4. Approach the Hosts
    The event host might be the most important person to befriend.  Outside of the fact that they are putting in the work to help the community socialize, it can be very beneficial to have the favor of a poly meetup’s leadership.  If you get in good with the host, you’ve got someone that knows you at all the events.  If you rub the host the wrong way, you might just get kicked out of the group.  Talk to the hosts, ask if there’s any way you could help set up at the start of the event or clean up at the end of it.
  5. Keep Your Hands to Yourself
    If you really hit it off with a gal, then when she’s leaving you can ask her permission for a handshake.  If she offers you a hug instead, then you can certainly take it!  Please don’t fall prey to the mindset that all women in a polyamory group are always hungry for dick and are just waiting for you to make the first move.  This means don’t get all handsy with the gals at a poly meetup.  Even if you ask permission first, she might be too timid to say no to you at a meetup and will feel pigeonholed, which can be just as bad.
    The most common culprit is soft affections; e.g. shoulder massages, rubbing legs with the person your sitting next to, soft touching in very PG places like the hands.  Just because it seems PG to you, it can make the recipient feel very uncomfortable.  Or it can even make their partner very uncomfortable.  In the latter, we end up losing a guy who is capable of bringing a female partner because of the behavior of a guy who’s so desperate for affection that he can’t keep his hands to himself at a public event with people he just met.
  6. Don’t Hover
    If you want to be part of a conversation, ask if you can join it.  Don’t invite yourself to other peoples’ conversations by just being present and don’t stand around and wait for people to include you.  Just approach an existing conversation and say “Hey, could I mingle with you for a little while?”  It’s very unsettling when somebody wants to be part of a conversation, but won’t add anything to it.  It may just be shyness, but it feels a lot like they’re just around to watch, which can be very creepy.
  7. Don’t Attach
    If you mustered the courage to talk to a gal at the meetup and she seems interested in talking to you, that’s great!  But just because she reciprocates your friendly civility, doesn’t mean she’s your chaperon for the evening.  Invite some other people to come in and talk with the two of you, or just find your way to the other people at the event to talk to.  If you two get along great, try and end things on a high note before you make your rounds and come back to each other.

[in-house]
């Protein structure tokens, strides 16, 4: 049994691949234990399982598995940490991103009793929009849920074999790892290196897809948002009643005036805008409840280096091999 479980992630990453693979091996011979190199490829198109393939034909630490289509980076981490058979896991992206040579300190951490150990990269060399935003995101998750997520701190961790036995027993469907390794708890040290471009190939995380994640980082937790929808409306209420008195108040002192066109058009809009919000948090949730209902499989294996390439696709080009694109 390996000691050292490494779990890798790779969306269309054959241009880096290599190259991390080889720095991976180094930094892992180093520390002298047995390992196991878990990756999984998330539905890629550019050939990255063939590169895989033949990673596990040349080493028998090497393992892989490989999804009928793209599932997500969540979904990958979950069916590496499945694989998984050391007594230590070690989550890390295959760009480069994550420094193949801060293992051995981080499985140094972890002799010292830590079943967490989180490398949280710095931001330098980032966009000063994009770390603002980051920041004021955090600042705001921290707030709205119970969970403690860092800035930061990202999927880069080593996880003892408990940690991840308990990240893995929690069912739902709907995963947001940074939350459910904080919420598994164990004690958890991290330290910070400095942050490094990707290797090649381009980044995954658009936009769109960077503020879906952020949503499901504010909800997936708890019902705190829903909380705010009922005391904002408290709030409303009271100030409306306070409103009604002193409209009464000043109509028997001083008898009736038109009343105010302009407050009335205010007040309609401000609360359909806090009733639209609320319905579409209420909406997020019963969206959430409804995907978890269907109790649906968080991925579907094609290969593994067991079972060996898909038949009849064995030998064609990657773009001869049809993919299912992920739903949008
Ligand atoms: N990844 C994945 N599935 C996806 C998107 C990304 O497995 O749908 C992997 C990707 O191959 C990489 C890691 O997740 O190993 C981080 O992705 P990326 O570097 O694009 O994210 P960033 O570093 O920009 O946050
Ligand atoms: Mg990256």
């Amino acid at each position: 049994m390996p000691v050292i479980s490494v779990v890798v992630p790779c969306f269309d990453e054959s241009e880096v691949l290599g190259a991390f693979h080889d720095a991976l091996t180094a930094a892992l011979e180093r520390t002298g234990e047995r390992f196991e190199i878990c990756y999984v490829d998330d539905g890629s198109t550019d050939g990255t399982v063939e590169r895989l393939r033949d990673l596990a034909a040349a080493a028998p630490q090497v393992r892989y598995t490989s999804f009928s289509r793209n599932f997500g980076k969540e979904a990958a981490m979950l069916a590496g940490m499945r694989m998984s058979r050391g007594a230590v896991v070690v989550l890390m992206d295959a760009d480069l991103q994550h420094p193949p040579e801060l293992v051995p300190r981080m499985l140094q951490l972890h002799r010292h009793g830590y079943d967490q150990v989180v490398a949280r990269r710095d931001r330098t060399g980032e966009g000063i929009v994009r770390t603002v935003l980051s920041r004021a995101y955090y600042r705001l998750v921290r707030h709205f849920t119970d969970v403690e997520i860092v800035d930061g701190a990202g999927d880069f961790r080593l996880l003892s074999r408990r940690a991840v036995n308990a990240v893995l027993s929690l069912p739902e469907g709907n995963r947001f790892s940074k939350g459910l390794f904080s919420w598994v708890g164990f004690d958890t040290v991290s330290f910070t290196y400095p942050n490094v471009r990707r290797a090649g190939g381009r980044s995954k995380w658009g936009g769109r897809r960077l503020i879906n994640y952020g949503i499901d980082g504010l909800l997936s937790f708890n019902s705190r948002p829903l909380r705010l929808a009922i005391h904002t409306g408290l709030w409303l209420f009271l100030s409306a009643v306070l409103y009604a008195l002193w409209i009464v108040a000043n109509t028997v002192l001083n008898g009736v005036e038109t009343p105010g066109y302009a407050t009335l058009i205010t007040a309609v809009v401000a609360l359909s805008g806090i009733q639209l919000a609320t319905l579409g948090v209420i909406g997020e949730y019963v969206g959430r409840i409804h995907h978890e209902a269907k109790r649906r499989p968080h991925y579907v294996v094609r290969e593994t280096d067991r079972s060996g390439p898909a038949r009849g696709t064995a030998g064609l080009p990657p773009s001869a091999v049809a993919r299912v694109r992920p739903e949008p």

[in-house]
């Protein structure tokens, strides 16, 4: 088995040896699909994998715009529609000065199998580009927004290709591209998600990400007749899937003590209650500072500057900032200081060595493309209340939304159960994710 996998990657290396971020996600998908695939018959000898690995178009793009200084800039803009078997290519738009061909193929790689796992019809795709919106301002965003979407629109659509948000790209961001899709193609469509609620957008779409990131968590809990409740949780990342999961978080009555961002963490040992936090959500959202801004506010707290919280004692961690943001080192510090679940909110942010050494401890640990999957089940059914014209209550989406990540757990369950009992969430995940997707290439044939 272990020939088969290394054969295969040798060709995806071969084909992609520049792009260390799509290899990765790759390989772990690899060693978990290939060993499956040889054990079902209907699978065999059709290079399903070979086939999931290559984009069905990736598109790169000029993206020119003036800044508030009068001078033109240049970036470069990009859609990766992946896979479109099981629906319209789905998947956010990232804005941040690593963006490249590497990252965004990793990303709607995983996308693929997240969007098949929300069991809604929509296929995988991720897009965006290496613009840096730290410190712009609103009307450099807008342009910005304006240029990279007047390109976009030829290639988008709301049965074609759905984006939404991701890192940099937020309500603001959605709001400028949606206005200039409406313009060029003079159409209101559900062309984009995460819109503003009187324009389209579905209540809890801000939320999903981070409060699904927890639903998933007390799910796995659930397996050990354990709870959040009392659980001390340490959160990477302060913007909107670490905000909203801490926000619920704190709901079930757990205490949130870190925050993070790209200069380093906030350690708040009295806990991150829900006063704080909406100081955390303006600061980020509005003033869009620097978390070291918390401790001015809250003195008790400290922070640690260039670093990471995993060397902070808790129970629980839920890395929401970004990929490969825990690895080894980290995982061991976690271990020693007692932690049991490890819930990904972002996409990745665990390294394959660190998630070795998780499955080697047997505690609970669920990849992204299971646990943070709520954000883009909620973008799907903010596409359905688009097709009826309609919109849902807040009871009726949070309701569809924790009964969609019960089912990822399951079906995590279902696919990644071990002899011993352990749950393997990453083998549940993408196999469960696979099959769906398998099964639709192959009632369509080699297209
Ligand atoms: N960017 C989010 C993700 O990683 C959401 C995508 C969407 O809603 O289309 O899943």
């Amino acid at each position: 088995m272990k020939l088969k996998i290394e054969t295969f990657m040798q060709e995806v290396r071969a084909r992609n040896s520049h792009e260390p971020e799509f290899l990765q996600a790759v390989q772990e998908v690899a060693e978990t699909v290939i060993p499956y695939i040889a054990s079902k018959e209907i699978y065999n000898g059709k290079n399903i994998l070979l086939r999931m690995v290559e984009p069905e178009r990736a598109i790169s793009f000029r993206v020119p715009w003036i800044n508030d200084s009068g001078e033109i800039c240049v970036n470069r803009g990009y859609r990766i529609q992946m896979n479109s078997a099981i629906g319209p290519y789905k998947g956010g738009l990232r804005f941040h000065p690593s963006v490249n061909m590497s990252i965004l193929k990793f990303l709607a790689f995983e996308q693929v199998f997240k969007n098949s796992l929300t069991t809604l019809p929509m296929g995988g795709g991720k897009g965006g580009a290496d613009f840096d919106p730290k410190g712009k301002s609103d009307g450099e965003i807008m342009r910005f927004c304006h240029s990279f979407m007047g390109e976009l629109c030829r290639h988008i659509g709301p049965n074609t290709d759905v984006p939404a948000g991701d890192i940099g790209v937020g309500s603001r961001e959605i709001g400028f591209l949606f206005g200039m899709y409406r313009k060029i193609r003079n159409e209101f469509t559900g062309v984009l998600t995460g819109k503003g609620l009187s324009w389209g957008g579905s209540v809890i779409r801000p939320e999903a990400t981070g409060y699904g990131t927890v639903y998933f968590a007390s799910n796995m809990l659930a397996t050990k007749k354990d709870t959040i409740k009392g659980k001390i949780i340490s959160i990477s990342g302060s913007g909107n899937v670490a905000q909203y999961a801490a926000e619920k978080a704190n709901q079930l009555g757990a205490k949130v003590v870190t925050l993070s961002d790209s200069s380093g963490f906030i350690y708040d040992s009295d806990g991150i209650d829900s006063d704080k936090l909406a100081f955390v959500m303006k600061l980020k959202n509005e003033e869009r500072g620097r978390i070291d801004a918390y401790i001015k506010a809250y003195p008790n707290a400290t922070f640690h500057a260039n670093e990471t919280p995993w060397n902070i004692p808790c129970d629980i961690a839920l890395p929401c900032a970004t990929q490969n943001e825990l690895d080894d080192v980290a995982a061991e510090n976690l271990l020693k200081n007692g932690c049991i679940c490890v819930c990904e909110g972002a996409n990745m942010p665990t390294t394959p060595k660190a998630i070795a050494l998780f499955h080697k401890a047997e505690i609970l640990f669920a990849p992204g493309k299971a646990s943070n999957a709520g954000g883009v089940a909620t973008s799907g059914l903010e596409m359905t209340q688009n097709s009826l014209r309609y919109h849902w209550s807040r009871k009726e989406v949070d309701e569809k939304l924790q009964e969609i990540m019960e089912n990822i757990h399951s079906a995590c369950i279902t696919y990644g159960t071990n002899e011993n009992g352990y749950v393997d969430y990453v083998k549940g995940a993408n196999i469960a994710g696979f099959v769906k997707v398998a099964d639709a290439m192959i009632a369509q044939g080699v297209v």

The driving principle in all of this is a conscious effort to not make the ladies uncomfortable.  In that, I hope this is more than a guide for how to be a good meetup member.  I think this is a good set of guidelines for guys at most social events.  Poly meetups are just one of the places you shouldn’t treat like a meat market.

This is a safe set of guidelines for any event where you don’t want to make women uncomfortable by appearing to potentially be looking for a date.  So please keep these in mind at kink munches, book clubs, your job, weddings, funerals, and brisses.

This is just from the average guy to the average guy, though.  If you’re interested in a vastly more articulate exploration of non-monogamy for men, I recommend Pepomint’s guide from freaksexual.  And if there’s anything you think guys should keep in mind before they join their local poly meetup, please post it in the comments!

5 responses to “A Guy’s Guide to Poly Meetups

  1. The one question I have is about private messages… I’ve always felt it’s inappropriate to post on someones public wall, even something as innocent as “It was nice to meet you at (event) the other night!” because my understanding is there are a good amount of poly couples/triads/quads who are more secretive and don’t want it publicly known. A private message is 1) Private***, and 2) More Personal. I can understand why being “personal” could come off the wrong way, but I’ve always tried to make a point of being very personable, social, and respectful… I guess the question is why post on their wall over a message if you’ve met them in real life and had a mutual connection with all partners involved?

    • Being discreet about somebody’s romantic life should always be a concern. I definitely get that!

      At the same time, a private message is tantamount to sliding somebody a note under the table. Even if you’ve met them in real life and believe you’ve had good interactions with their circles, it can still raise a few eyebrows.

      Private messages are *always* suspect. But based on context, public messages can certainly be acceptable. On meetup.com, if they are publicly members of a poly group, they clearly don’t mind a public greeting. On Fetlife, any public greeting you post probably won’t be as incriminating as the list of their fetishes right above the wall. On facebook, you don’t have to indicate where you met them when you talk about meeting them.

      And if you can’t think of a way to communicate without outing them or sending them a private message, then err conservatively and don’t say anything until you see them at the next meetup. Y’all will live without them knowing that you enjoyed meeting.

  2. bcyork

    Great write up Dan! #1 is very true. I told a couple friends about it, who really should look into the lifestyle, and their first response was “so its it just a bunch of people wanting to hookup” When I respond with “no, not really it is a group of people who have a common interest in polyamory” they seem to look confused and questioned what the point in the group was. Which perhaps with that response then perhaps they shouldn’t look into the group … Just because a group of people are sex positive doesn’t mean they are gunning to hook up with everyone; male or female for that matter.

  3. myndilove

    I just read this from your meetup link–as a single girl who plans on going alone, its a relief to read something like this! The fear of being considered “fresh meat” is very real. Thank you for writing and sharing!